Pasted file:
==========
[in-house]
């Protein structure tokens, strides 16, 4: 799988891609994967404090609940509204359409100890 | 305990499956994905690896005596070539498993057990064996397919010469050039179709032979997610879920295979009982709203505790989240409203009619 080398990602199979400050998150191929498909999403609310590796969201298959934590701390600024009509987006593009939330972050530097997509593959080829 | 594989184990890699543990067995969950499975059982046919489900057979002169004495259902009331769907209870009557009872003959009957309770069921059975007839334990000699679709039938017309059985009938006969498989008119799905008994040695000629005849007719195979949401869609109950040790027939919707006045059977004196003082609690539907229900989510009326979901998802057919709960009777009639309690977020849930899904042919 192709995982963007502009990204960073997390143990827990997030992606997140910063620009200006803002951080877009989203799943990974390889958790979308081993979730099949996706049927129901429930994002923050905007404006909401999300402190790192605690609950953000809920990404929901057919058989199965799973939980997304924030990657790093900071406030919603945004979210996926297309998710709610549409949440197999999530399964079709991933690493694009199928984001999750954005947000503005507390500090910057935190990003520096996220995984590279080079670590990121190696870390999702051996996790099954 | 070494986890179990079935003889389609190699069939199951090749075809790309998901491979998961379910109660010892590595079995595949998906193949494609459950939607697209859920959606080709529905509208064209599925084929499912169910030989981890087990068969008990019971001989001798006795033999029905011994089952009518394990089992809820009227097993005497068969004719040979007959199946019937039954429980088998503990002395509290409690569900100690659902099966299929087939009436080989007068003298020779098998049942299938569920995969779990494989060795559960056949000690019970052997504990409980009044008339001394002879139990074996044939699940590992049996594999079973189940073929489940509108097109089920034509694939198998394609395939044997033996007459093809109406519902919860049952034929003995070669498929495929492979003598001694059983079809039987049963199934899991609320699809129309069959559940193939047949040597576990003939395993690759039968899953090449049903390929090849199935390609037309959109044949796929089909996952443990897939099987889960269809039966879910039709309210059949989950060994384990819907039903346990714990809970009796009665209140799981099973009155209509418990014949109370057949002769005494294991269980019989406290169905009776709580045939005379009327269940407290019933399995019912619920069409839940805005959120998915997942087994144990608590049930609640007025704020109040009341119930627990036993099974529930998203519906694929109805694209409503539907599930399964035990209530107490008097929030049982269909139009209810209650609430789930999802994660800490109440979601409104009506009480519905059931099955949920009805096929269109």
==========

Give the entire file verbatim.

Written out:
[in-house]
């Protein structure tokens, strides 16, 4: 799988891609994967404090609940509204359409100890 | 305990499956994905690896005596070539498993057990064996397919010469050039179709032979997610879920295979009982709203505790989240409203009619 080398990602199979400050998150191929498909999403609310590796969201298959934590701390600024009509987006593009939330972050530097997509593959080829 | 594989184990890699543990067995969950499975059982046919489900057979002169004495259902009331769907209870009557009872003959009957309770069921059975007839334990000699679709039938017309059985009938006969498989008119799905008994040695000629005849007719195979949401869609109950040790027939919707006045059977004196003082609690539907229900989510009326979901998802057919709960009777009639309690977020849930899904042919 192709995982963007502009990204960073997390143990827990997030992606997140910063620009200006803002951080877009989203799943990974390889958790979308081993979730099949996706049927129901429930994002923050905007404006909401999300402190790192605690609950953000809920990404929901057919058989199965799973939980997304924030990657790093900071406030919603945004979210996926297309998710709610549409949440197999999530399964079709991933690493694009199928984001999750954005947000503005507390500090910057935190990003520096996220995984590279080079670590990121190696870390999702051996996790099954 | 070494986890179990079935003889389609190699069939199951090749075809790309998901491979998961379910109660010892590595079995595949998906193949494609459950939607697209859920959606080709529905509208064209599925084929499912169910030989981890087990068969008990019971001989001798006795033999029905011994089952009518394990089992809820009227097993005497068969004719040979007959199946019937039954429980088998503990002395509290409690569900100690659902099966299929087939009436080989007068003298020779098998049942299938569920995969779990494989060795559960056949000690019970052997504990409980009044008339001394002879139990074996044939699940590992049996594999079973189940073929489940509108097109089920034509694939198998394609395939044997033996007459093809109406519902919860049952034929003995070669498929495929492979003598001694059983079809039987049963199934899991609320699809129309069959559940193939047949040597576990003939395993690759039968899953090449049903390929090849199935390609037309959109044949796929089909996952443990897939099987889960269809039966879910039709309210059949989950060994384990819907039903346990714990809970009796009665209140799981099973009155209509418990014949109370057949002769005494294991269980019989406290169905009776709580045939005379009327269940407290019933399995019912619920069409839940805005959120998915997942087994144990608590049930609640007025704020109040009341119930627990036993099974529930998203519906694929109805694209409503539907599930399964035990209530107490008097929030049982269909139009209810209650609430789930999802994660800490109440979601409104009506009480519905059931099955949920009805096929269109």